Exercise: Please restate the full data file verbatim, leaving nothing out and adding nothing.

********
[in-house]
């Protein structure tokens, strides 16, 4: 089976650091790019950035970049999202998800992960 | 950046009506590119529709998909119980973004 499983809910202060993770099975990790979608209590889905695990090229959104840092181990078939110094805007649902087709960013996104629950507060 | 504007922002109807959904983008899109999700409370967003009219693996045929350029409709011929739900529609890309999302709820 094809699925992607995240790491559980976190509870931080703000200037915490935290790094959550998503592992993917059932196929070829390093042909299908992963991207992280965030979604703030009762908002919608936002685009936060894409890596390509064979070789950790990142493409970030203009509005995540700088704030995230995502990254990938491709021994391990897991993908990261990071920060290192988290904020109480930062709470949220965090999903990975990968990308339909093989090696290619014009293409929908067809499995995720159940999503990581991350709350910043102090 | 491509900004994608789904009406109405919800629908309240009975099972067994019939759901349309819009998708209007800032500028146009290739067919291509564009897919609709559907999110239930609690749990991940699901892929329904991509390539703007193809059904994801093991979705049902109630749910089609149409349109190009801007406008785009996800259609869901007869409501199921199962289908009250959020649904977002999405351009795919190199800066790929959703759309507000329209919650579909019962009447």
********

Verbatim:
[in-house]
């Protein structure tokens, strides 16, 4: 089976650091790019950035970049999202998800992960 | 950046009506590119529709998909119980973004 499983809910202060993770099975990790979608209590889905695990090229959104840092181990078939110094805007649902087709960013996104629950507060 | 504007922002109807959904983008899109999700409370967003009219693996045929350029409709011929739900529609890309999302709820 094809699925992607995240790491559980976190509870931080703000200037915490935290790094959550998503592992993917059932196929070829390093042909299908992963991207992280965030979604703030009762908002919608936002685009936060894409890596390509064979070789950790990142493409970030203009509005995540700088704030995230995502990254990938491709021994391990897991993908990261990071920060290192988290904020109480930062709470949220965090999903990975990968990308339909093989090696290619014009293409929908067809499995995720159940999503990581991350709350910043102090 | 491509900004994608789904009406109405919800629908309240009975099972067994019939759901349309819009998708209007800032500028146009290739067919291509564009897919609709559907999110239930609690749990991940699901892929329904991509390539703007193809059904994801093991979705049902109630749910089609149409349109190009801007406008785009996800259609869901007869409501199921199962289908009250959020649904977002999405351009795919190199800066790929959703759309507000329209919650579909019962009447």